One of the ways to evaluate water quality is to measure water quality variables and assess values for benchmarks, such as guidelines. The South African (SA) effluent discharge guidelines is outlined in National Water Act [25]. The outcome of the physicochemical analysis showed that six (6) out of the twelve (12) parameters tested for at WWTP-A complied with the South African (SA) effluent discharge standard limits as outlined in DWAF [25]. The parameters within the recommended limits were pH, TDS, nitrates, nitrites, orthophosphates and temperature. Other parameters like COD, EC and free chlorine did not meet the SA set limits for effluent discharge. Due to the lack of regulatory standards, dissolved oxygen (DO), BOD and turbidity were compared against other international physicochemical standards for discharged effluents as there are no set limits for these parameters in SA. These three (3) parameters were found not to comply with the EU directives on DO and BOD [28,29] or the WHO guidelines on turbidity [30]. It has been reported that each of the physicochemical parameters analyzed has synergetic effects on the others, which has some impact on water quality, as well as the use of the water [31,32,33,34,35]. The discharge effluents with a low dissolved oxygen, high BOD and turbidity signify potential danger to the receiving surface water. Low concentrations of dissolved oxygen, when combined with the presence of toxic substances, may lead to stress responses in aquatic ecosystems because the toxicity of certain elements is increased by low concentrations of dissolved oxygen [36]. Low DO content of treated effluent suggested an increase in the organic matter content [37]. The BOD is an important indication of organic pollution and the number of organisms increases in the breaking down of organic substances, so the demand for oxygen increases proportionately [37] and this can lead to an oxygen starvation of the body, thus killing the aquatic animals [38]. In addition, high COD also have similar effect to that of BOD [37]. At the WWTP Plant B, the nitrate, free chlorine and turbidity, as with the nine (9) other physicochemical factors, failed to comply with the SA regulatory limits and WHO guidelines. Elevated levels of nitrates can result in eutrophication, giving rise to increase algae growth and eventually leading to reduced dissolved oxygen levels in the water [39]. Turbidity of the final effluent can serve as a measure of treatment efficiency [40,41]. A treated turbid water indicates problems with treatment processes, particularly sedimentation [27]. For an efficient disinfection process to result in the removal of pathogenic bacteria and coliphages, low turbidity is required [42]. The effectiveness of chlorine decreases during disinfection in water with excessive turbidity. High turbidity and BOD causes increased chlorine demand; this may occur or be caused by the inadequate treatment of influent [43]. Osode [33] and Odjadjare et al. [44] also reported compliance of some of the WWTPs in the Eastern Cape Province with respect to these same physicochemical parameters like the pH, TDS, nitrate, nitrite, orthophosphate and temperature. Similarly, cases of non-compliance with regards to the non-compliant parameters reported above were found in some WWTP treatment plants in the Eastern Cape [45,46]. The non-compliance of some of these physicochemical parameters such as DO, BOD, COD and turbidity suggests that organic matter is present in high amounts in the effluent discharge. The continuous discharge of this poor quality effluent will contribute to the eutrophication of the surface water body and subsequently lead to the death of aquatic organisms. There is also the danger of cancerous substances present in the water, which form as a result of reaction of organic compounds with chlorine during the disinfection process [47,48].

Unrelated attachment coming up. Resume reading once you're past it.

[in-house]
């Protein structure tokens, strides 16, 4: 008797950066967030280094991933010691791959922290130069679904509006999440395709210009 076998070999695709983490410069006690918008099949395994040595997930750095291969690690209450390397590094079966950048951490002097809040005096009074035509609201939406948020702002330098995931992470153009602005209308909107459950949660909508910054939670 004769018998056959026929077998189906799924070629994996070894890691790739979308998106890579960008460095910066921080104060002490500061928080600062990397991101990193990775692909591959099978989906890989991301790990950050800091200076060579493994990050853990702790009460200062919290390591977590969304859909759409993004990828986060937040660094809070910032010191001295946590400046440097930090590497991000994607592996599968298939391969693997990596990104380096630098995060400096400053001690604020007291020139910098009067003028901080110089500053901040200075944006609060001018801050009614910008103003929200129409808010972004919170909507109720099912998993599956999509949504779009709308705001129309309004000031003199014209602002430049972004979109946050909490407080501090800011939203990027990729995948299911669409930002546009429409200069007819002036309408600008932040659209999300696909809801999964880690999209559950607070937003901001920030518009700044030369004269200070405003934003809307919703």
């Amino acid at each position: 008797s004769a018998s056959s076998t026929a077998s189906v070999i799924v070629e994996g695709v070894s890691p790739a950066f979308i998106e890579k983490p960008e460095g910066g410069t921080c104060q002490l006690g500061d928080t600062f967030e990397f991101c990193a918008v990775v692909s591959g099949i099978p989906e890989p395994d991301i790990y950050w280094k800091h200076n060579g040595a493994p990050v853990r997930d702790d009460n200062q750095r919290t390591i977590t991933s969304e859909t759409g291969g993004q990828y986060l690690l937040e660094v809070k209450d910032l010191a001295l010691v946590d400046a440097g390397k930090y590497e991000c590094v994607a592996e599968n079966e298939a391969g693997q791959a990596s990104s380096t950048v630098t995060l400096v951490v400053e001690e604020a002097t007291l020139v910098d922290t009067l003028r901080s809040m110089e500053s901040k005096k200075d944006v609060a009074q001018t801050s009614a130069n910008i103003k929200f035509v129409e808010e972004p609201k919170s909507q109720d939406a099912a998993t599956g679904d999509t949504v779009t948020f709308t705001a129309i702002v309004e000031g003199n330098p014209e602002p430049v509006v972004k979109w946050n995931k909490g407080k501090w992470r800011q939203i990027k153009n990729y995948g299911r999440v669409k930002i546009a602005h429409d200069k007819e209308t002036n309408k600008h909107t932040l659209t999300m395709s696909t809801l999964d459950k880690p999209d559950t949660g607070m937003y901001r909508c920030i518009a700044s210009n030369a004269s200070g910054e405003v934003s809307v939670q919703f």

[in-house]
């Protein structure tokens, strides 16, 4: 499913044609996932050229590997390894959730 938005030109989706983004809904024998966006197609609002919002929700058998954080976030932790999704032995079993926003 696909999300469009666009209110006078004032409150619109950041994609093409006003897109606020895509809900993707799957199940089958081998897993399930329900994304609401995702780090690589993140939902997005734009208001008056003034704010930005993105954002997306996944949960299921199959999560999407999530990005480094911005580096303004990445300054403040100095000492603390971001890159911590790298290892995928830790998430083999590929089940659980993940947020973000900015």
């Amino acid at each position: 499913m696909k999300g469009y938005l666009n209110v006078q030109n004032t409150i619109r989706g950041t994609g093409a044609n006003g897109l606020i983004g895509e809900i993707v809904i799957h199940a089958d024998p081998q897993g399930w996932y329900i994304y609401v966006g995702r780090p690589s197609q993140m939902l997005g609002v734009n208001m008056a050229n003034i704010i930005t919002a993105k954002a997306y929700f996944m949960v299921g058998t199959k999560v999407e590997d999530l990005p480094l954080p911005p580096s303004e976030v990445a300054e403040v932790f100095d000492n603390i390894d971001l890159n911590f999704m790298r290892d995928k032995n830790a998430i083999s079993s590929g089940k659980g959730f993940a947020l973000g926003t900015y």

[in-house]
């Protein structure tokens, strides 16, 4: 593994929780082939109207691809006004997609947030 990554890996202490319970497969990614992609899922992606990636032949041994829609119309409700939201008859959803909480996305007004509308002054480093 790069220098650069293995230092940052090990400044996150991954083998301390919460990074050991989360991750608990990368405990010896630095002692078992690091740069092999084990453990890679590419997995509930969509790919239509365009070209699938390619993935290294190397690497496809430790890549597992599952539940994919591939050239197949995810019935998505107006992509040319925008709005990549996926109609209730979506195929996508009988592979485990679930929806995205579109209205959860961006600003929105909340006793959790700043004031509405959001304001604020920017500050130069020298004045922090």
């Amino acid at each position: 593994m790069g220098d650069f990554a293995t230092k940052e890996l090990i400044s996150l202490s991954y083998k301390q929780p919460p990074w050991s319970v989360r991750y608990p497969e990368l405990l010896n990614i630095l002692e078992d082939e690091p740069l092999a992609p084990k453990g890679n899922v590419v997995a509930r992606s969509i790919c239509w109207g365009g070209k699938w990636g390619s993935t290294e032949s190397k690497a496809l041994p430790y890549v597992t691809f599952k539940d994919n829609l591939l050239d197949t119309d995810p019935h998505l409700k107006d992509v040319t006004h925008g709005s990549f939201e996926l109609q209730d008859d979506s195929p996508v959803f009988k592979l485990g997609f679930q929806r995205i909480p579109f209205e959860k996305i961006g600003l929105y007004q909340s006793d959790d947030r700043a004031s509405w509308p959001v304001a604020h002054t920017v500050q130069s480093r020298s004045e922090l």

The high counts of E. coli and Vibrio suggests the possible presence of potential pathogens in the final effluents, and in this regard the WWTP-A poses a serious threat to surface water and its environment (Table 4). The E. coli counts of 58% of the samples were over 1000 CFU/100 mL greater than the set guidelines, and these same effluents are meant to be discharged into the environment. The abundance of E. coli in the effluent presents a gloomy picture of the state of this wastewater treatment plant as the discharge of effluent from wastewater treatment plant(s) (WWTPs) could have major damaging effects on the health of aquatic ecosystems [49]. The E. coli counts at WWTP-B ranged between 0 and 1.86 × 104 CFU/100 mL for the final effluent. About 83.3% of the analyzed samples complied with the effluent discharge limit using the faecal coliform set limit. Two of the months (December 2012 and August 2013) failed to meet the set limit. One of the months (December 2012) was as a result of inadequate treatment due to rain run-off into the treatment plant, which affected the treatment process. A possible cause of the high counts of E. coli observed in August 2013 was suspected to be the lack of disinfection during this month. Inadequate disinfection processes or a poorly operated treatment plant can result in multiplication or survival of various micro-organisms in already treated wastewater effluent, as they make their way into the environment [9]. Previous studies have reported the isolation of E. coli from treated effluent in the Eastern Cape [42]. U.S. EPA [50] recommends E. coli as the best indicator of health risk from water contact. Though they are considered harmless, they point to the likely presence of pathogens such as viruses and protozoans found living in human and animal digestive systems [50]. Hence, their presence in both WWTP final effluents suggest that pathogenic microorganisms might also be present and discharged in water bodies and the domestic use of such water might be a health risk.